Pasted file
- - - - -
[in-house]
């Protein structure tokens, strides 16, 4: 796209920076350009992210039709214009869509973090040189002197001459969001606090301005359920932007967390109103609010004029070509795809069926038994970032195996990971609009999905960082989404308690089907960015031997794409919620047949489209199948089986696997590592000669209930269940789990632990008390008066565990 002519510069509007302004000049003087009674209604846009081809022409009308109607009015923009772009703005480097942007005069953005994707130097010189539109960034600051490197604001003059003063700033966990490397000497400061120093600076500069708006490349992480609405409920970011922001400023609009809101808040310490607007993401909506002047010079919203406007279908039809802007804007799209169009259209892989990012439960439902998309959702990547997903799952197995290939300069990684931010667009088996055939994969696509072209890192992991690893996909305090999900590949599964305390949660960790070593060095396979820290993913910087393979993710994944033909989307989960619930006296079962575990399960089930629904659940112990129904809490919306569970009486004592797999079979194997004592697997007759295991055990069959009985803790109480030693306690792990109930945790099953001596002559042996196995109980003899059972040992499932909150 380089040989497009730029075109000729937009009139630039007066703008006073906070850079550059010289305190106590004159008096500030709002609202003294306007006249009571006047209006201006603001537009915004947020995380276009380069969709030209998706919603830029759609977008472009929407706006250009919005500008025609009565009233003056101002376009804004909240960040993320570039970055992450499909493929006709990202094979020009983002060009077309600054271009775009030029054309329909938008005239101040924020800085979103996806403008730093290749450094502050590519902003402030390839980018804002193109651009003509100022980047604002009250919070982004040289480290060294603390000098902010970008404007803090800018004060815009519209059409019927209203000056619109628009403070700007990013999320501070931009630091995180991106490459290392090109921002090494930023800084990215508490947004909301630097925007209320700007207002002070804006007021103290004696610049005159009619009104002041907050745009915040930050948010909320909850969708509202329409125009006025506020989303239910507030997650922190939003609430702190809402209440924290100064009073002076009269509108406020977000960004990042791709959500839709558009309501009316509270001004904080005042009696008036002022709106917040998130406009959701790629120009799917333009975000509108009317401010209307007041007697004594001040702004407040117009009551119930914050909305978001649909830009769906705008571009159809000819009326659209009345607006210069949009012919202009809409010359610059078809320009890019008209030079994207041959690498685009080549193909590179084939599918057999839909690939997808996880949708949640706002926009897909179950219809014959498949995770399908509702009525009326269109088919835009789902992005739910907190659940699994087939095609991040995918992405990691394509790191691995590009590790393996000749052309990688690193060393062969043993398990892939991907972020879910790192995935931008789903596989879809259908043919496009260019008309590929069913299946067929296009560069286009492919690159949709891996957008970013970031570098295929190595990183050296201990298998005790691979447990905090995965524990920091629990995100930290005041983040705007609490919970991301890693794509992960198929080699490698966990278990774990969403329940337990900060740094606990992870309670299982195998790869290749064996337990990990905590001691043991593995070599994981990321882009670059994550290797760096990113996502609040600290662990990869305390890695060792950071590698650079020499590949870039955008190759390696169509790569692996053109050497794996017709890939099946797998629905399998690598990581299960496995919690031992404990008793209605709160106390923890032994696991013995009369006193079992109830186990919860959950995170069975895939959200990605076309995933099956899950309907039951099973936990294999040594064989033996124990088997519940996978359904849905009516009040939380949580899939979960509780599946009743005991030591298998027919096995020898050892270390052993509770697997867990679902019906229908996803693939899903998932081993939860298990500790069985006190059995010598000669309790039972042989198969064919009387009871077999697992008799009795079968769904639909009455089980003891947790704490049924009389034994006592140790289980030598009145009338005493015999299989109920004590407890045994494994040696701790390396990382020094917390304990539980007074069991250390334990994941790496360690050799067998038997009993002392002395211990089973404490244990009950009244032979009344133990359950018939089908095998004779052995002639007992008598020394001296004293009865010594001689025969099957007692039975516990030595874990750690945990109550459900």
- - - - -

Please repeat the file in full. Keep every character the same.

[in-house]
């Protein structure tokens, strides 16, 4: 796209920076350009992210039709214009869509973090040189002197001459969001606090301005359920932007967390109103609010004029070509795809069926038994970032195996990971609009999905960082989404308690089907960015031997794409919620047949489209199948089986696997590592000669209930269940789990632990008390008066565990 002519510069509007302004000049003087009674209604846009081809022409009308109607009015923009772009703005480097942007005069953005994707130097010189539109960034600051490197604001003059003063700033966990490397000497400061120093600076500069708006490349992480609405409920970011922001400023609009809101808040310490607007993401909506002047010079919203406007279908039809802007804007799209169009259209892989990012439960439902998309959702990547997903799952197995290939300069990684931010667009088996055939994969696509072209890192992991690893996909305090999900590949599964305390949660960790070593060095396979820290993913910087393979993710994944033909989307989960619930006296079962575990399960089930629904659940112990129904809490919306569970009486004592797999079979194997004592697997007759295991055990069959009985803790109480030693306690792990109930945790099953001596002559042996196995109980003899059972040992499932909150 380089040989497009730029075109000729937009009139630039007066703008006073906070850079550059010289305190106590004159008096500030709002609202003294306007006249009571006047209006201006603001537009915004947020995380276009380069969709030209998706919603830029759609977008472009929407706006250009919005500008025609009565009233003056101002376009804004909240960040993320570039970055992450499909493929006709990202094979020009983002060009077309600054271009775009030029054309329909938008005239101040924020800085979103996806403008730093290749450094502050590519902003402030390839980018804002193109651009003509100022980047604002009250919070982004040289480290060294603390000098902010970008404007803090800018004060815009519209059409019927209203000056619109628009403070700007990013999320501070931009630091995180991106490459290392090109921002090494930023800084990215508490947004909301630097925007209320700007207002002070804006007021103290004696610049005159009619009104002041907050745009915040930050948010909320909850969708509202329409125009006025506020989303239910507030997650922190939003609430702190809402209440924290100064009073002076009269509108406020977000960004990042791709959500839709558009309501009316509270001004904080005042009696008036002022709106917040998130406009959701790629120009799917333009975000509108009317401010209307007041007697004594001040702004407040117009009551119930914050909305978001649909830009769906705008571009159809000819009326659209009345607006210069949009012919202009809409010359610059078809320009890019008209030079994207041959690498685009080549193909590179084939599918057999839909690939997808996880949708949640706002926009897909179950219809014959498949995770399908509702009525009326269109088919835009789902992005739910907190659940699994087939095609991040995918992405990691394509790191691995590009590790393996000749052309990688690193060393062969043993398990892939991907972020879910790192995935931008789903596989879809259908043919496009260019008309590929069913299946067929296009560069286009492919690159949709891996957008970013970031570098295929190595990183050296201990298998005790691979447990905090995965524990920091629990995100930290005041983040705007609490919970991301890693794509992960198929080699490698966990278990774990969403329940337990900060740094606990992870309670299982195998790869290749064996337990990990905590001691043991593995070599994981990321882009670059994550290797760096990113996502609040600290662990990869305390890695060792950071590698650079020499590949870039955008190759390696169509790569692996053109050497794996017709890939099946797998629905399998690598990581299960496995919690031992404990008793209605709160106390923890032994696991013995009369006193079992109830186990919860959950995170069975895939959200990605076309995933099956899950309907039951099973936990294999040594064989033996124990088997519940996978359904849905009516009040939380949580899939979960509780599946009743005991030591298998027919096995020898050892270390052993509770697997867990679902019906229908996803693939899903998932081993939860298990500790069985006190059995010598000669309790039972042989198969064919009387009871077999697992008799009795079968769904639909009455089980003891947790704490049924009389034994006592140790289980030598009145009338005493015999299989109920004590407890045994494994040696701790390396990382020094917390304990539980007074069991250390334990994941790496360690050799067998038997009993002392002395211990089973404490244990009950009244032979009344133990359950018939089908095998004779052995002639007992008598020394001296004293009865010594001689025969099957007692039975516990030595874990750690945990109550459900």